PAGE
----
“With my last breath, I’ll exhale my love for you. I hope it’s a cold day, so you can see what you meant to me.” – Jarod Kintz
We all have our stories of how our dogs are our best friends, how their loyalty and pure love can save us from darker times. I think every pet parent knows what I'm referring to.
A lot of people ask me how I started training dogs, and what got me interested in working with animals. That would be most likely be my childhood dog, Pebbles. The best dog ever. A scrappy little Border Collie mix my parents got from the Cleveland Kennel when I was a kid. She was small, only about 20lbs or so. But she taught me a lot about animals; how to respect them, to realize they are indeed capable of communication rather than just straight up training. But she was truly a hero, in the purest sense of the word.
When I was a child of about 5, my mom took my younger brother (aged 2.5), and my older brother (aged 7) and me hiking with Pebbles. She let my older brother and I climb some not-too-steep cliffs by the river while she held my younger brother’s hand at the bottom. Halfway up, a man appeared from behind a boulder and tried to get me to come with him.
My mother couldn’t release my younger brother’s hand for fear of him toddling off into the river, but she could see that her older two children were in terrible danger. She threatened to the man to leave us alone or she would release our dog, Pebbles, from her leash.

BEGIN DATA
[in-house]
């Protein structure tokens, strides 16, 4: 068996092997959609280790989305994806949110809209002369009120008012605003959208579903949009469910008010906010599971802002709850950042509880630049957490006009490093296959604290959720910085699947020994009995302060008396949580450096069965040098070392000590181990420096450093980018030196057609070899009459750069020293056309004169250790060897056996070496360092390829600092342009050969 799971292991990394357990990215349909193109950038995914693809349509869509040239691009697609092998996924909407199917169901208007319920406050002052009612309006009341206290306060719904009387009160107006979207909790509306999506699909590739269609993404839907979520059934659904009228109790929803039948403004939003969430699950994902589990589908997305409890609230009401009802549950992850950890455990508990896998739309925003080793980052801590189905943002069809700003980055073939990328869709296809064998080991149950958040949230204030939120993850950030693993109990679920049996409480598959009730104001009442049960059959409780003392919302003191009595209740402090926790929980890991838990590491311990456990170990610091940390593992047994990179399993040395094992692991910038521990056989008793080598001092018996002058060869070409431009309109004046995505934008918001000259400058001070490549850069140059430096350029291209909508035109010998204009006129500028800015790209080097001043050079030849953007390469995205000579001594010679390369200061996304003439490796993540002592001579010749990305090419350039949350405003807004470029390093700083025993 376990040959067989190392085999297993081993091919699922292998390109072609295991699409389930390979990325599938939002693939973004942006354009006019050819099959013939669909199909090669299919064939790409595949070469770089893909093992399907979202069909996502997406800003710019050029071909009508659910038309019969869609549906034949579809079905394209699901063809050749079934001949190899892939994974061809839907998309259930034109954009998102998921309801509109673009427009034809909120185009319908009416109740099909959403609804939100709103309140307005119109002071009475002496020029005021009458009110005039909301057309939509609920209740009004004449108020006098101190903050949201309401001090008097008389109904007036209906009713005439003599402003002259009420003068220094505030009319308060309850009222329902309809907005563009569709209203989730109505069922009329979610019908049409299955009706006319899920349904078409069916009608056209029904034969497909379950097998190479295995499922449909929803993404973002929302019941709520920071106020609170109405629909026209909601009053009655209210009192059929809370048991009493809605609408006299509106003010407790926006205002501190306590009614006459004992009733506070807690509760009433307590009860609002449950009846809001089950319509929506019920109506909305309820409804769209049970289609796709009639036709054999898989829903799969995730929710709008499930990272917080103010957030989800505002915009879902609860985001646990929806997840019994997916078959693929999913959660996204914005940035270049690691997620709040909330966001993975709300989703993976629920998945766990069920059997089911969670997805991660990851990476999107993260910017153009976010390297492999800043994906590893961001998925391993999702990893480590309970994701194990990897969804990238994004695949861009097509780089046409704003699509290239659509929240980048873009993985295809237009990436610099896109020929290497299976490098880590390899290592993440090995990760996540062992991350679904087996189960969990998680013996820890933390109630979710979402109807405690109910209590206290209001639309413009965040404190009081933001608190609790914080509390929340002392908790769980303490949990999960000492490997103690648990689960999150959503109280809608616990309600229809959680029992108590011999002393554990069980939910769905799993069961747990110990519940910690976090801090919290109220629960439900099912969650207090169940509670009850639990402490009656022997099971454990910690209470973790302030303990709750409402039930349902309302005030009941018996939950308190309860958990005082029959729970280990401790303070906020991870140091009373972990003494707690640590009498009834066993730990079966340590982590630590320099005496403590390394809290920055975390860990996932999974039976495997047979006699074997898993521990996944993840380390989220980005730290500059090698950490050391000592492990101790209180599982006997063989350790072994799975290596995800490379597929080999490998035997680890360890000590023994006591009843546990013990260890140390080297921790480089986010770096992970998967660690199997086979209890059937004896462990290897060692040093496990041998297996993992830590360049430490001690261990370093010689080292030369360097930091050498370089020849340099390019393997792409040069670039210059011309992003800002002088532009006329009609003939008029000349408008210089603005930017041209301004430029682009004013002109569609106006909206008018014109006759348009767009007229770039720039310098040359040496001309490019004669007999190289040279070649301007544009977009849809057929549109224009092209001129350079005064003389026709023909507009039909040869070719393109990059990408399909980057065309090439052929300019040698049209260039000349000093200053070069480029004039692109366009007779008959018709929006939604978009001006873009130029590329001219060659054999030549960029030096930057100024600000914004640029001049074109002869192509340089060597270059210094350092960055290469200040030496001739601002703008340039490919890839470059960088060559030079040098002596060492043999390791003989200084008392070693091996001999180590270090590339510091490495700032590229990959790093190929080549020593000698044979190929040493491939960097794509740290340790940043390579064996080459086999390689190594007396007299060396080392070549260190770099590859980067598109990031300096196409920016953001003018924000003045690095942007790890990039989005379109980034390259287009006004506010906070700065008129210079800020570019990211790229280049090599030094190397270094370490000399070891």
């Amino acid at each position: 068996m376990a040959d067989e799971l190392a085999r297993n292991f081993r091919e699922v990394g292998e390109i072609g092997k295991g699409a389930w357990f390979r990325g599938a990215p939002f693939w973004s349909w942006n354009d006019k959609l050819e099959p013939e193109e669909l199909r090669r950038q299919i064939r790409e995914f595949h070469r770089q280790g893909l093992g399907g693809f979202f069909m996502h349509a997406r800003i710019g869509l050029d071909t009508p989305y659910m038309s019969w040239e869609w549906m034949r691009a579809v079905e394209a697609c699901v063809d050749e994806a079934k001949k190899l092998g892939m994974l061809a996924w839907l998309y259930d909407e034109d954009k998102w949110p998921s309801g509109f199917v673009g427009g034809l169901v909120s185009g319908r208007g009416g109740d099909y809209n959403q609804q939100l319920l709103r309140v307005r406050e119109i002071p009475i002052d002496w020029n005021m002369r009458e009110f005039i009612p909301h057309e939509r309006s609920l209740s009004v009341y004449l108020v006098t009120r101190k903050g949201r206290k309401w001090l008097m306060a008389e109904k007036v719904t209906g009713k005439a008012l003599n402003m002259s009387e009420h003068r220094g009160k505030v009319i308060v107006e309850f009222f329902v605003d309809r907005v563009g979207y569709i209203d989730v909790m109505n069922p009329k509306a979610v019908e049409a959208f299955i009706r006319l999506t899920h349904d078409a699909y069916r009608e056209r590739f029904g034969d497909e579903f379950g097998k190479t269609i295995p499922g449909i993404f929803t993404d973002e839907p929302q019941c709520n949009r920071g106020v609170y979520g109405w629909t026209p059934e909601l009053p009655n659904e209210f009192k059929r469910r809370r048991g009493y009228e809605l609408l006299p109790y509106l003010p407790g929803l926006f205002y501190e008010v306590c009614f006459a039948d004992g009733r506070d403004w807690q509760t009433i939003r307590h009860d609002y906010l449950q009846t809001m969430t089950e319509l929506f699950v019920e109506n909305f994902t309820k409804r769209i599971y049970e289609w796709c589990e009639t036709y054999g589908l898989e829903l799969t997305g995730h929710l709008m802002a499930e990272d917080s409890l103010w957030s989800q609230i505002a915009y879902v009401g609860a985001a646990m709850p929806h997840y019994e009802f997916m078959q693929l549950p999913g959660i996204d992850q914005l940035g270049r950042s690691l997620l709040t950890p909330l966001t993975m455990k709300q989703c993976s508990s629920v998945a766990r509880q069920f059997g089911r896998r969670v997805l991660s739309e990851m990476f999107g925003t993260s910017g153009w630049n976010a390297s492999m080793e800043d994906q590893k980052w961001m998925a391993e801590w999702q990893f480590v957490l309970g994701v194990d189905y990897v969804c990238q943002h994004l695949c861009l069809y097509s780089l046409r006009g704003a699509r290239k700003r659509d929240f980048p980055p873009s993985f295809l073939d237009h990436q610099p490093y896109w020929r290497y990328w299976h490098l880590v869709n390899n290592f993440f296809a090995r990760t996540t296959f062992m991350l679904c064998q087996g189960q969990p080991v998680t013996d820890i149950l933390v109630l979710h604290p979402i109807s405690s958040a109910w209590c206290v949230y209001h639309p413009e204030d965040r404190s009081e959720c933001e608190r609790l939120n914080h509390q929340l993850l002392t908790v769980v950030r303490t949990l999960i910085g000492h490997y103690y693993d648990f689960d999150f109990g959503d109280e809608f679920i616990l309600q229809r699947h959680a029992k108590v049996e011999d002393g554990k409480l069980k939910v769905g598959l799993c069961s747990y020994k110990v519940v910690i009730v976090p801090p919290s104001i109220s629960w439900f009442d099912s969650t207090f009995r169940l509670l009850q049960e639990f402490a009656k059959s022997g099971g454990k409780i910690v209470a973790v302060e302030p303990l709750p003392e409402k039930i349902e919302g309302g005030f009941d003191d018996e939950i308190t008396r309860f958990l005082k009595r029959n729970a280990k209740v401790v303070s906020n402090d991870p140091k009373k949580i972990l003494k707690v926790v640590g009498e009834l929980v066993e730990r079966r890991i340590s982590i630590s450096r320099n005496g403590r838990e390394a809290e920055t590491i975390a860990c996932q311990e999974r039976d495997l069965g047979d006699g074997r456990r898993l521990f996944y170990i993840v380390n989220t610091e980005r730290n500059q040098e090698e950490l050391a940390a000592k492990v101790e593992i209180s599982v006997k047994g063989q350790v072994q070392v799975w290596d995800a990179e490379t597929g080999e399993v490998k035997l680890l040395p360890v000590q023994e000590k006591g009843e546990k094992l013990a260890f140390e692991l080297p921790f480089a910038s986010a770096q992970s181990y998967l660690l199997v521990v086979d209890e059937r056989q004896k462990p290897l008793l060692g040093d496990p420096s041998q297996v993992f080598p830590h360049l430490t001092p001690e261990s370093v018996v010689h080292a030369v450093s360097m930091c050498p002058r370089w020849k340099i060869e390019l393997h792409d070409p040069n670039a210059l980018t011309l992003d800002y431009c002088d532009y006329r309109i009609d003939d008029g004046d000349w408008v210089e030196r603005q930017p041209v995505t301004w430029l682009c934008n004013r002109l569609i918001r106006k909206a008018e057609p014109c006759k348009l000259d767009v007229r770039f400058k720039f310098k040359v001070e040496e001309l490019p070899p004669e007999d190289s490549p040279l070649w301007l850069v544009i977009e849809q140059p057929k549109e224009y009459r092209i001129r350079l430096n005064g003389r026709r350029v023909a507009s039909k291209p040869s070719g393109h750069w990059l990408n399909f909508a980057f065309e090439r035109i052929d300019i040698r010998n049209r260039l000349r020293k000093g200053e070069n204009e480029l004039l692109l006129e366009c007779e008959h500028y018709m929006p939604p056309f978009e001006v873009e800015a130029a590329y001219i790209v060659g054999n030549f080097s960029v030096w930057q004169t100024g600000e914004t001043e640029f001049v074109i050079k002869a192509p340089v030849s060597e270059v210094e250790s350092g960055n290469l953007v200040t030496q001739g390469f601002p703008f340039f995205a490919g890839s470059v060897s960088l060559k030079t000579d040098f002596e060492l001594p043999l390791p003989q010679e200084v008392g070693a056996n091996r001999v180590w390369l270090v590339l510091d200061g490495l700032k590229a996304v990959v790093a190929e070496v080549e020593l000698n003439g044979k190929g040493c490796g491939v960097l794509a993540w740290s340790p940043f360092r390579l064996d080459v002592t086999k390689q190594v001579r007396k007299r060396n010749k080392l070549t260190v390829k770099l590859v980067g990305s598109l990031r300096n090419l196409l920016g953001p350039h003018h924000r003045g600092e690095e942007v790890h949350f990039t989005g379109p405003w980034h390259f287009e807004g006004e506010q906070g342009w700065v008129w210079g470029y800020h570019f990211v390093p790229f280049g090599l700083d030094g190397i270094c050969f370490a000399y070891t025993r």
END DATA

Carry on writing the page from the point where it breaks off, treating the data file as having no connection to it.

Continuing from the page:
The man kept creeping forward, so she released our dog. Pebbles immediately scaled the slope and boulders. She herded my brother and me down the cliff, nipping at our heels as we went. Occaisionally she turned and snapped at the man, backing him off every time he’d come closer.
With Pebble's help, my brother and I made it safely to the ground, whereupon our mother whisked us home and called the police. The police found the man right were he had last seen him. He had a little nest set up with blankets, food, etc. in one of the rock overhangs.
He also had a warrant out for his arrest for molesting a little girl.
I’d hate to think of what could have happened if Pebbles hadn’t been there. I think of my poor mother, and the abject terror she must have felt. Leaving her young son to rescue her older two could have resulted in his drowning. Leaving us to fend for ourselves at the top could have ended in terribly as well. How much hope did she place in Pebbles, desperately trying anything to get out of the situation. And Pebbles came through. Pebbles weighed in at roughly 20 lbs., but definitely packed a lot of spunk into that small body. A typical shelter rescue.
There’s a reason many dogs are named “Fido”…it means “Faithful” in Latin. Thank you, Pebbles.
Dog Training in Cleveland, Ohio